Bill Donohue’s Take on Hagee’s Apology

donahue.jpgThe case is closed on John Hagee, the Texas evangelist whose endorsement of John McCain set off a national controversy because of allegations that Hagee’s books and sermons contain anti-Catholic rhetoric. Or at least it’s closed according to Bill Donohue. The president of the conservative Catholic League for Religious and Civil Rights, Donohue led the campaign for McCain to distance himself from Hagee after the endorsement. After receiving a letter of apology and clarification from Hagee, Donohue today said the controversy is officially over. God-o-Meter caught up with Donohue by phone shortly after he made the announcement.
In your statement today, you said that Hagee’s apology was born of weeks of meetings with Catholic leaders. Do you have a window into what that process was like?
It’s been going on for weeks. A lot of Catholic activist friends of mine and some evangelicals have been powwowing with [Hagee] in Washington. They asked me to meet with Hagee and I said no several times. I’m not interested in meeting with him until I get what I want, a public statement and apology that’s complete and speaks specifically to these black legends about Catholics-Jewish relations, and the Holocaust in particular. And once that’s accomplished, I’ll be glad to meet with him. Now that’s going to happen on Thursday.
Quite frankly, I didn’t think that I would get something this complete. What I did not want to get was this “If you’ve been offended, I’m sorry.” I wanted something more specific. There’s no substitute for personal interaction, when you have people sitting down with you and explaining how you’ve been hurtful. Now we can bury this hatchet. It’s rather dramatic….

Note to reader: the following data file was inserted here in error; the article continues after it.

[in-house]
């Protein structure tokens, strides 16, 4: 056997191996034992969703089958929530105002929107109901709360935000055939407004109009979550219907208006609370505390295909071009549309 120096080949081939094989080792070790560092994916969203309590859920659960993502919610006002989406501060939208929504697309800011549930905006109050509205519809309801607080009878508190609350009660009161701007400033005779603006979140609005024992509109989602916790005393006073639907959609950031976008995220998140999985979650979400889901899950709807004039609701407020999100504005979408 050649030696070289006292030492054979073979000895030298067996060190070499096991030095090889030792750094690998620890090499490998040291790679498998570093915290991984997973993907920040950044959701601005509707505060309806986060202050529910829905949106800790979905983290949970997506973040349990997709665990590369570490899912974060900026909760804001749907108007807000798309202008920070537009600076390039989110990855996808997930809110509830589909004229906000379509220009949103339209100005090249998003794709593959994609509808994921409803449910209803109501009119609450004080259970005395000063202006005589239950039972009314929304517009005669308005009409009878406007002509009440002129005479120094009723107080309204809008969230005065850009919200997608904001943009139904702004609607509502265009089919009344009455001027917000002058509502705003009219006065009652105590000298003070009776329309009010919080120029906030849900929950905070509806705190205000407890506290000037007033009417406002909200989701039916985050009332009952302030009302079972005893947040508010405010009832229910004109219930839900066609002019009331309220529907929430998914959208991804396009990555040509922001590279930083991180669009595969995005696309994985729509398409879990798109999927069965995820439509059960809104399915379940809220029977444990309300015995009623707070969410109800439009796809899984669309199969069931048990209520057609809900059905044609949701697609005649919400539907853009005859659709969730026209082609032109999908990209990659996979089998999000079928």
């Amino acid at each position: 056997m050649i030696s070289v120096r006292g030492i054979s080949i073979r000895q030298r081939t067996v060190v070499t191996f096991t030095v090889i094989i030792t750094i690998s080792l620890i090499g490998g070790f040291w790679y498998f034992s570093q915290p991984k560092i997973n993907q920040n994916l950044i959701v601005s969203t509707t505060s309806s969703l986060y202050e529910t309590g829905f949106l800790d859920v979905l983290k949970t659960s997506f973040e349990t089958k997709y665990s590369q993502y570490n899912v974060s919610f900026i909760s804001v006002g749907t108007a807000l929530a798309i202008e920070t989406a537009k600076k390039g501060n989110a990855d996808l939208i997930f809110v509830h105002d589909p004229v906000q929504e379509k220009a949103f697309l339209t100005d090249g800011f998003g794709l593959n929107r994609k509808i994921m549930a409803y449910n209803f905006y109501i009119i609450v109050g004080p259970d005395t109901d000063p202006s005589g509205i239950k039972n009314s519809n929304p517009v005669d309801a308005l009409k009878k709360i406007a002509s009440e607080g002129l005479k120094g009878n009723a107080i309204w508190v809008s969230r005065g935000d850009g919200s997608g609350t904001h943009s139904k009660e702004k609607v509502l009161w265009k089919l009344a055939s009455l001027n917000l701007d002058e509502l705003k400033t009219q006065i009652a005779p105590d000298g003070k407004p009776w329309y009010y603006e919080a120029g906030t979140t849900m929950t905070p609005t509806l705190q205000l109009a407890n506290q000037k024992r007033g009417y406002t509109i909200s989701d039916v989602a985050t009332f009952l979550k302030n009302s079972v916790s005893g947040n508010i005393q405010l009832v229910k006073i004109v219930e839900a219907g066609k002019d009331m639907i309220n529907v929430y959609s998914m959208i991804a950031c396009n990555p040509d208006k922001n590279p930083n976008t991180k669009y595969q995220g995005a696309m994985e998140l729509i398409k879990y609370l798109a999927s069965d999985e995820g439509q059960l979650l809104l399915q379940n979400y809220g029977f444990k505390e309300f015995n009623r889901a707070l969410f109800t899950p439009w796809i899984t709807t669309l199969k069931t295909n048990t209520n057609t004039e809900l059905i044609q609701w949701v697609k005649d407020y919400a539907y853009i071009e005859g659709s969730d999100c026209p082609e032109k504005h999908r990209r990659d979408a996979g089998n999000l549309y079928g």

What really got me offended was the idea of “I’m the purist Christian on the block” when he’s talking to Jews—“I’m not out there persecuting the Jews like all these Catholics.” I’m sure we’ve seen the last of that.
Is Hagee acknowledging that he said anti-Catholic things, or only that he was insensitive toward Catholics and was careless about saying things that could be construed as anti-Catholic?
It’s very hard for me to deal with motive and intent. Is the person a real bigot? Unless the person admits to it, I don’t know. I’m not here to judge a pure heart.
What are you going to say to Hagee when you meet?
I want to sit down and talk to him. There’s not going to be any lectures. I got what I needed. I just want to shake his hand and thank him for doing this. I’m hoping now that people in our society who’ have looked on him as telling the truth about the Catholic church’s relations with Jews will hopefully reconsider….
There’s a residue of anti-Catholicism in part of the evangelical community and when you have the readiness of mind to believe the worst of any group, it becomes easier to swallow the moonshine, so to speak.
How far back does Hagee’s record of making anti-Catholic statements go?
I wrote to him in 1997 and he never wrote back. We had somebody from our chapter go to one of his events and he had some video that was casting aspersions (on Catholics) and he never answered me.
People like Tony Perkins and Richard Land and James Dobson, we obviously have theological differences, but there has always been comity and an amicable relationship. I get involved with them occasionally on policy things, like Justice Sunday, and Hagee is not only not invited, his name is not even mentioned. He’s kind of out of the loop.
Are you concerned that all of Hagee’s books and other writings about Catholics are still in circulation? Does he need to renounce all that?
If you were to come by my office, you would see hundreds upon hundreds of books by anti-Catholics—we have a huge library of them. You can’t do anything about his books.
The McCain campaign has caught a lot of grief over its Hagee endorsement. Has the campaign been in touch with you about resolving this issue?